I have a possible alternative explanation, and one that's unfortunately more insidious. The ballast inside the CFL and the limiter inside the fan both have feedback loops that keep the maximum current stable. Putting the bulb inside the fan means that these two loops are interacting. Basically you now have a third loop where current is oscillating back and forth between the two parts.

The net effect is the same though, it needs the uniform resistance of an incandescent in order to damp down the feedback loop. The bad part is that an LED lamp could end up with the exact same problem, because it also has a potential feedback loop (in the form of its transformer coils). Usually this sort of problem is avoided by the manufacturer of a piece of hardware. But with the devices of two different manufacturers interacting... yuck.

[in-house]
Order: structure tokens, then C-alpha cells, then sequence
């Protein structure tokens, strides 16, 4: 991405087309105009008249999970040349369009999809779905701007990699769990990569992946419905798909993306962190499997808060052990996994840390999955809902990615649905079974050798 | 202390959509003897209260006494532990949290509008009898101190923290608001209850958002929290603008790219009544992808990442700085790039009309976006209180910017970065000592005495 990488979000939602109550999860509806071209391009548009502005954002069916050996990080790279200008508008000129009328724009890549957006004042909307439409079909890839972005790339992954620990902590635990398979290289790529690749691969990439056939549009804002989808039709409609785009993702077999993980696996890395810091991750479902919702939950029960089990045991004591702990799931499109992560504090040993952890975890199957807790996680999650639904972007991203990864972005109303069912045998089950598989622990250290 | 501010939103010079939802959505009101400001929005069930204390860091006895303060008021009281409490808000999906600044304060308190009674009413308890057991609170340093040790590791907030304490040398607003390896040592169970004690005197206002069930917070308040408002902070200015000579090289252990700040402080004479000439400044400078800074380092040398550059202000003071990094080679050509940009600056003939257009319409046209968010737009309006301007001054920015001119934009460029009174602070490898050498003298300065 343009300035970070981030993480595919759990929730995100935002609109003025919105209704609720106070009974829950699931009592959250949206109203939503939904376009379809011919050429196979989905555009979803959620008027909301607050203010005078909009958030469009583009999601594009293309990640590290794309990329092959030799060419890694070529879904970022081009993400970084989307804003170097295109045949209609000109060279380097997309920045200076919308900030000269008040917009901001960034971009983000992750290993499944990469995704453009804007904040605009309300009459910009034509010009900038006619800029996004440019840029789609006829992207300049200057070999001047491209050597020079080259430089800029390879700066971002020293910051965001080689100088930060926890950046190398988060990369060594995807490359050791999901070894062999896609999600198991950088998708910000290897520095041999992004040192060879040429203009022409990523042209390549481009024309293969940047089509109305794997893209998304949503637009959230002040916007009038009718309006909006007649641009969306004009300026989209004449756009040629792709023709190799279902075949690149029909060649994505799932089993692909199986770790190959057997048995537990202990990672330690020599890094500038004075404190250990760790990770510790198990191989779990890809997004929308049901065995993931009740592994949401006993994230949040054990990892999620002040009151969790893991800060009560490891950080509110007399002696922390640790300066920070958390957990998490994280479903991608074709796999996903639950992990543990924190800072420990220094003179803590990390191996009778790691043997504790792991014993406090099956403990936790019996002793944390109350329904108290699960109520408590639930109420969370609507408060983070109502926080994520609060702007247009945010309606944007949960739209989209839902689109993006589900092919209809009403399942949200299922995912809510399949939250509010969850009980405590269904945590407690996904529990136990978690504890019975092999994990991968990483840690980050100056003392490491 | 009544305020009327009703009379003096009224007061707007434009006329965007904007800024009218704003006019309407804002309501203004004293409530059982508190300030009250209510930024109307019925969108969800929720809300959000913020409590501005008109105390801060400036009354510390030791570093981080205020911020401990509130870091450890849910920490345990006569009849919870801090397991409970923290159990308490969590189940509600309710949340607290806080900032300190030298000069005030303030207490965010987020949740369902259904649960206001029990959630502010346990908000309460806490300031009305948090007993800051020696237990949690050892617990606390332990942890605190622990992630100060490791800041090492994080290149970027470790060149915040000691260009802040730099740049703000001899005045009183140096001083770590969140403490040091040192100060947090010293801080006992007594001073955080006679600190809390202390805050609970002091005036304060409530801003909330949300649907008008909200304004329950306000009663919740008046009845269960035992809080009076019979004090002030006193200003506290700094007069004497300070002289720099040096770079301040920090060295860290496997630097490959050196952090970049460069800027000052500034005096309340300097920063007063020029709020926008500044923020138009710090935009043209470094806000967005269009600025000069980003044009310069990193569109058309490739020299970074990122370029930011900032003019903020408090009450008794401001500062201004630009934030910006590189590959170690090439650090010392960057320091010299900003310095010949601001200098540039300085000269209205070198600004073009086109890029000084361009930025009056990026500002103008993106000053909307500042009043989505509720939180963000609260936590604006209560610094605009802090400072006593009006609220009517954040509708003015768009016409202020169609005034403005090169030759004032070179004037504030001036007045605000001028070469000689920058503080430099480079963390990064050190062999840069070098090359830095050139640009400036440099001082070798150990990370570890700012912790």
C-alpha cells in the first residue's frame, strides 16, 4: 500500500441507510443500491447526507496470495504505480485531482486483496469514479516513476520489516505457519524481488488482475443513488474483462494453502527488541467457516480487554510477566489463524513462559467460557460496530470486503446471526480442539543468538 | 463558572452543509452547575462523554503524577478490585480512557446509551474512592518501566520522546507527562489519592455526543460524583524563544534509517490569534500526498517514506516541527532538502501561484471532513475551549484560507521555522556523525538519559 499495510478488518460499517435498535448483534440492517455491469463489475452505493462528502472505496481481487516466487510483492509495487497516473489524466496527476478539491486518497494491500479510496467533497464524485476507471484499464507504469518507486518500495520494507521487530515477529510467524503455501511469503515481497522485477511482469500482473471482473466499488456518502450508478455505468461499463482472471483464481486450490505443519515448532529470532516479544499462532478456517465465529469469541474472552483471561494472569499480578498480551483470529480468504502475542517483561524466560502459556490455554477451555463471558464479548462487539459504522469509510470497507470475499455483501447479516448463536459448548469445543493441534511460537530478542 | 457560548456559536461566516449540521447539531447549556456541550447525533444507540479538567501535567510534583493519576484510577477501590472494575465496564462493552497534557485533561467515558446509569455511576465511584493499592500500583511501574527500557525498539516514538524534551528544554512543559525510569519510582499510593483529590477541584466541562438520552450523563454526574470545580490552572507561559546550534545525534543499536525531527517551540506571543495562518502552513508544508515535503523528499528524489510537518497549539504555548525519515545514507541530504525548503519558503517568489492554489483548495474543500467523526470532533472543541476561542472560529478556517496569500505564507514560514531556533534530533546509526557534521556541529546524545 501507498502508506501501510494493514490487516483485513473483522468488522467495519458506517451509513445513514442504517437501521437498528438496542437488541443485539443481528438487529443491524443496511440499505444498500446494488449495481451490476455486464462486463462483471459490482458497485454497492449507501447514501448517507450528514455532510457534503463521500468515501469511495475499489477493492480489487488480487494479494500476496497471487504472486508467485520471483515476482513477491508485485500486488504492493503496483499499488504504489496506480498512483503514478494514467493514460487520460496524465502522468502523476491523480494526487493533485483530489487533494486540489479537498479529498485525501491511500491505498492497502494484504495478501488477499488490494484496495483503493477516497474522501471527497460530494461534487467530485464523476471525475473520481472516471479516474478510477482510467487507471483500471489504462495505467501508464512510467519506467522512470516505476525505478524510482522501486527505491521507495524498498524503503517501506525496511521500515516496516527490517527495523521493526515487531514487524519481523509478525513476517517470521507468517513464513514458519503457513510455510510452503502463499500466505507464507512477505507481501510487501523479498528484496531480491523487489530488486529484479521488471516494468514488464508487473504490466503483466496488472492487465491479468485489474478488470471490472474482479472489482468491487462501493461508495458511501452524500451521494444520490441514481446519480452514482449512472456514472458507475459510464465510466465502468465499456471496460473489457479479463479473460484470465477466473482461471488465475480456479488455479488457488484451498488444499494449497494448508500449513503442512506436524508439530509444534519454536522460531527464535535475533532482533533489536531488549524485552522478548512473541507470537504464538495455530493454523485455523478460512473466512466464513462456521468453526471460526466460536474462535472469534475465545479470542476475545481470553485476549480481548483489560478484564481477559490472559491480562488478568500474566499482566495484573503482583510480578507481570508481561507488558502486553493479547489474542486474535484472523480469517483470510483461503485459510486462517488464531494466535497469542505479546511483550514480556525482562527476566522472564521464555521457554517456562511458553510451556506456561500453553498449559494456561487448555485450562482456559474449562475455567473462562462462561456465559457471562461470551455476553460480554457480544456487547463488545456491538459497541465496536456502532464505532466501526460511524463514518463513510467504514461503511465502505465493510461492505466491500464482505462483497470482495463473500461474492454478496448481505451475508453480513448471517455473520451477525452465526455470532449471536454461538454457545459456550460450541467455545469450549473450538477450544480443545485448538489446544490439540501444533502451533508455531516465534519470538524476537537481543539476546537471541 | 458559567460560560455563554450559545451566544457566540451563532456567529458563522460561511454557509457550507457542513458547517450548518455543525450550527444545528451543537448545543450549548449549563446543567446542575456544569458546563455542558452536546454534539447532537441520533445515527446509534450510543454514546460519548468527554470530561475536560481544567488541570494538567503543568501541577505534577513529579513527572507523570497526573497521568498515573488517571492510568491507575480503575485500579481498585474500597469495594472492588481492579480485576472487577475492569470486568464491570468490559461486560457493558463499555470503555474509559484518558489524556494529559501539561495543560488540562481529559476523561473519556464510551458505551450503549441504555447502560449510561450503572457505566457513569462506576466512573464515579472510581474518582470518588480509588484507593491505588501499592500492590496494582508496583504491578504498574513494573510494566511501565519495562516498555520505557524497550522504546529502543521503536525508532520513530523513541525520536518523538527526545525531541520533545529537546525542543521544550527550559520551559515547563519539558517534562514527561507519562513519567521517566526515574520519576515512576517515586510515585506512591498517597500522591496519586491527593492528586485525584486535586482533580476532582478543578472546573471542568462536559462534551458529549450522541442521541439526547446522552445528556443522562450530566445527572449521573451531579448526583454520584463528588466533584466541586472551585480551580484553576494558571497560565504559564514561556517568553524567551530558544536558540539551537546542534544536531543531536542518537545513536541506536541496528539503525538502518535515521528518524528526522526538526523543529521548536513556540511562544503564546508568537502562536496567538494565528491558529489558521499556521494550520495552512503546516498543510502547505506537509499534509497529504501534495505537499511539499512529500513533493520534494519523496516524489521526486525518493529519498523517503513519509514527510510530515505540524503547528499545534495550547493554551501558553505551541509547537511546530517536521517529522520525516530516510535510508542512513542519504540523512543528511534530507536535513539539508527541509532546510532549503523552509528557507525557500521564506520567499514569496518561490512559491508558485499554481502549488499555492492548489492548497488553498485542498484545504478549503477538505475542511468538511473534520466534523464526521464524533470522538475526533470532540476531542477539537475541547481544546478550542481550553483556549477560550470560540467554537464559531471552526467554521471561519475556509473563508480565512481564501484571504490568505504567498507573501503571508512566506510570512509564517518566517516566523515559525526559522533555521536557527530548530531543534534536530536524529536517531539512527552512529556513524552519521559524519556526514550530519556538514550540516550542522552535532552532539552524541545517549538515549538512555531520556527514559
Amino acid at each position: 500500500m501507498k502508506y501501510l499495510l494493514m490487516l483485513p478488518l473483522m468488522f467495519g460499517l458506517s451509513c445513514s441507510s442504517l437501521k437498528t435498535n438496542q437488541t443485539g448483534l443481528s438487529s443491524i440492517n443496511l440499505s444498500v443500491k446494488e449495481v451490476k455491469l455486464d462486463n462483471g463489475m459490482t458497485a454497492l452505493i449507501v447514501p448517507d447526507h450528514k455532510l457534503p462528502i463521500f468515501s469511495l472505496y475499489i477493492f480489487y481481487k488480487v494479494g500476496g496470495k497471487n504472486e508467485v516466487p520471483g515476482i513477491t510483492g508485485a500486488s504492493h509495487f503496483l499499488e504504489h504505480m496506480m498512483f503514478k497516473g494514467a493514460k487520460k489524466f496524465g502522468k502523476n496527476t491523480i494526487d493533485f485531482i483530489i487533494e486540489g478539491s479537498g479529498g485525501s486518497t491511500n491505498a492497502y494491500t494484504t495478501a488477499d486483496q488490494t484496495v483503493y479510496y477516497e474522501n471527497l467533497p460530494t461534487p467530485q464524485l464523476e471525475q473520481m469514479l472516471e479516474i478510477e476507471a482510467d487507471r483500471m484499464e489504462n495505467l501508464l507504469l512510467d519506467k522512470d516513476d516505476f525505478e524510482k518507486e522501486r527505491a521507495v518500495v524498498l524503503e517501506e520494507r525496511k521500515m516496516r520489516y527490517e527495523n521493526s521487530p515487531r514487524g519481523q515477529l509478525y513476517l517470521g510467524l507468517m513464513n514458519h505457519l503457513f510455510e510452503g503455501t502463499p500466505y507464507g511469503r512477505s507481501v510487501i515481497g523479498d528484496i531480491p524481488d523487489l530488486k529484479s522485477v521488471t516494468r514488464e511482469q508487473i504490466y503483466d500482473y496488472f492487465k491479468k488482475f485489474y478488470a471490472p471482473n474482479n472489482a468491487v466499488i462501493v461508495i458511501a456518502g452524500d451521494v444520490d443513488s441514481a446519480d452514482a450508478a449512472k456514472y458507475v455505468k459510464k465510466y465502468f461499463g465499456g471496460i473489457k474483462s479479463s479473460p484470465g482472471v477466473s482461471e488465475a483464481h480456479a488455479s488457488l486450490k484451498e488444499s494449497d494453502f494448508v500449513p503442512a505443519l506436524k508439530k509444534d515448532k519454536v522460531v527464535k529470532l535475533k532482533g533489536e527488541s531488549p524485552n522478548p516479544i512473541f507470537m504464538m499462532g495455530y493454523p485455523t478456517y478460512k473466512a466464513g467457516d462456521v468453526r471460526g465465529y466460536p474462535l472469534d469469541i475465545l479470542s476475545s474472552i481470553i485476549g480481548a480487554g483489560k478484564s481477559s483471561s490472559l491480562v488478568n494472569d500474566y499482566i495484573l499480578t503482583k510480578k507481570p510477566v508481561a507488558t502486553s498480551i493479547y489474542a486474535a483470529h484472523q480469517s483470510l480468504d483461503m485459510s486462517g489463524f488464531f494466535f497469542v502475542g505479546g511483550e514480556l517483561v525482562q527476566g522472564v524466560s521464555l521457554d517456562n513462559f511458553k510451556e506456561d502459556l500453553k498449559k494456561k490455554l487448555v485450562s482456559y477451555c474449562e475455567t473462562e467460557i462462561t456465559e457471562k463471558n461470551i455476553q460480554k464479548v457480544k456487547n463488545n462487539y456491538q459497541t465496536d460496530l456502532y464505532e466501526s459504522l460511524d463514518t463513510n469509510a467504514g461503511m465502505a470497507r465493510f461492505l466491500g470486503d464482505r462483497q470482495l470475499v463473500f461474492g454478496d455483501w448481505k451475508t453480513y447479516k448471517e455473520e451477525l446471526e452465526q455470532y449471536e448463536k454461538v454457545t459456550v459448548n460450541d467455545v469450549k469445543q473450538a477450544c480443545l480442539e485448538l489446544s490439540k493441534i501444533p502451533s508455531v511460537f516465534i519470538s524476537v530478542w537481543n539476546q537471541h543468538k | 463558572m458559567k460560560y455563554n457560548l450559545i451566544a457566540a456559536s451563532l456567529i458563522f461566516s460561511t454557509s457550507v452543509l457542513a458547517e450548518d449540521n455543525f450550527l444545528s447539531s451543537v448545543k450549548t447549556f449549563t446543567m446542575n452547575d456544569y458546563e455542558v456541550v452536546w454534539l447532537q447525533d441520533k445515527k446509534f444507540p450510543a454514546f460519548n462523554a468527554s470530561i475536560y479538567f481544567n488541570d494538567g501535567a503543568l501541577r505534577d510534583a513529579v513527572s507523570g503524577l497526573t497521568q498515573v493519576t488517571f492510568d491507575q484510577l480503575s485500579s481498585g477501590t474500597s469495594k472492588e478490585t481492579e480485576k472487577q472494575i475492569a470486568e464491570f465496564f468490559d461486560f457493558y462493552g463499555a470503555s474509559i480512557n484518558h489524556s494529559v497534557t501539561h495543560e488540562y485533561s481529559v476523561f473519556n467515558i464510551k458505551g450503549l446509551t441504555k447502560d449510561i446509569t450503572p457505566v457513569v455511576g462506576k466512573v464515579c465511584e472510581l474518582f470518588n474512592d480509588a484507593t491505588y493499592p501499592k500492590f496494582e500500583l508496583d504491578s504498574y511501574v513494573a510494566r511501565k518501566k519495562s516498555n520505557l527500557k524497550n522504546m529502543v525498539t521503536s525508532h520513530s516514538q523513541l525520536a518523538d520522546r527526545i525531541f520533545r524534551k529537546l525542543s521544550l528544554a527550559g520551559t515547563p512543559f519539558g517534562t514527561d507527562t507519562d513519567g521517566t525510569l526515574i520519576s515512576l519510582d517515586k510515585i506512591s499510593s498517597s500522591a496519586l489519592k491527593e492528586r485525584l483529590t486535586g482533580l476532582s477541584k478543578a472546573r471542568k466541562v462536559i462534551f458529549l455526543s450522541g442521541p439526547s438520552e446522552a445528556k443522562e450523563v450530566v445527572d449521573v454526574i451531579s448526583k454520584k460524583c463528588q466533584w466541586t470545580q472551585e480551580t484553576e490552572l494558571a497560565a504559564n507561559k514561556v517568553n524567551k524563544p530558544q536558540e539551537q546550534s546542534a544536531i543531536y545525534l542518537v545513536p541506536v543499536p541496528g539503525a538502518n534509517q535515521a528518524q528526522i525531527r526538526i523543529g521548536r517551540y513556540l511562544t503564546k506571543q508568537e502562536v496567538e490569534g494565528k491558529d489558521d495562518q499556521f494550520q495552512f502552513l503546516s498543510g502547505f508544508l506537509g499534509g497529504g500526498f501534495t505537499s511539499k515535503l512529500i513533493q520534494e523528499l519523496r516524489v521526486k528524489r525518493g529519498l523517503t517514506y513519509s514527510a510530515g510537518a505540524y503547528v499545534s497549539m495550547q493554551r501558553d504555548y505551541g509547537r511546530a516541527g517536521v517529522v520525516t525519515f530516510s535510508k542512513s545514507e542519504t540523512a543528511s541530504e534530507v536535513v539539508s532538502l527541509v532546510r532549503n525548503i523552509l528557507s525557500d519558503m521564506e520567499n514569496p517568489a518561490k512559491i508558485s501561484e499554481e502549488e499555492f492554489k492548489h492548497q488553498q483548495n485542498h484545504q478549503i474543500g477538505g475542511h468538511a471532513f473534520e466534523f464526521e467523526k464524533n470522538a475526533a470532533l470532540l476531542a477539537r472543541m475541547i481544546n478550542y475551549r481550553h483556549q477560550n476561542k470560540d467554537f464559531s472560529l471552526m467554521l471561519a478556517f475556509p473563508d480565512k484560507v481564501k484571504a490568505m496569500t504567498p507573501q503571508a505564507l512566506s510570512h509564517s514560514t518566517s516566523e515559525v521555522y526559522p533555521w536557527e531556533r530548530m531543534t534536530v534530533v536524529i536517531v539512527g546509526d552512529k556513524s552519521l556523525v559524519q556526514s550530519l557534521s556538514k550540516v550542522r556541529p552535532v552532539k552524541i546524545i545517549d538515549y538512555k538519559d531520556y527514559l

Makes me wish I'd upgraded my ceiling fan a few years back. If anyone bypasses the limiter in their fan, please tell us what the part looked like and where it's located.

Edit: Okay, that's not so bad. Only fixtures built with smaller sockets have to have the limiter. So if it uses standard bulbs it's fine... and if you want candelabras you can put reducers into a fan with standard sockets.
 
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Old 08-08-10, 10:28 PM
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I can say that i have no experience with CFL's or LED's flickering in a fan unless a dimmer switch is involved.

This is just a fyi, but LED's will flicker because they reach unpublished lower limits of a dimmer switch load. We found this to be true when we retrofitted several hundred Chili's restaurants to LED and we had to combine circuits to increase load minimums to dimmers, and recently we had a customer with ceiling fans and flickering led's, we had to replace the digital dimmer with a standard dimmer.

In the case of Dimmable CFL's leviton makes a dimmer especially for Dimmabel CFL's that works fabulously.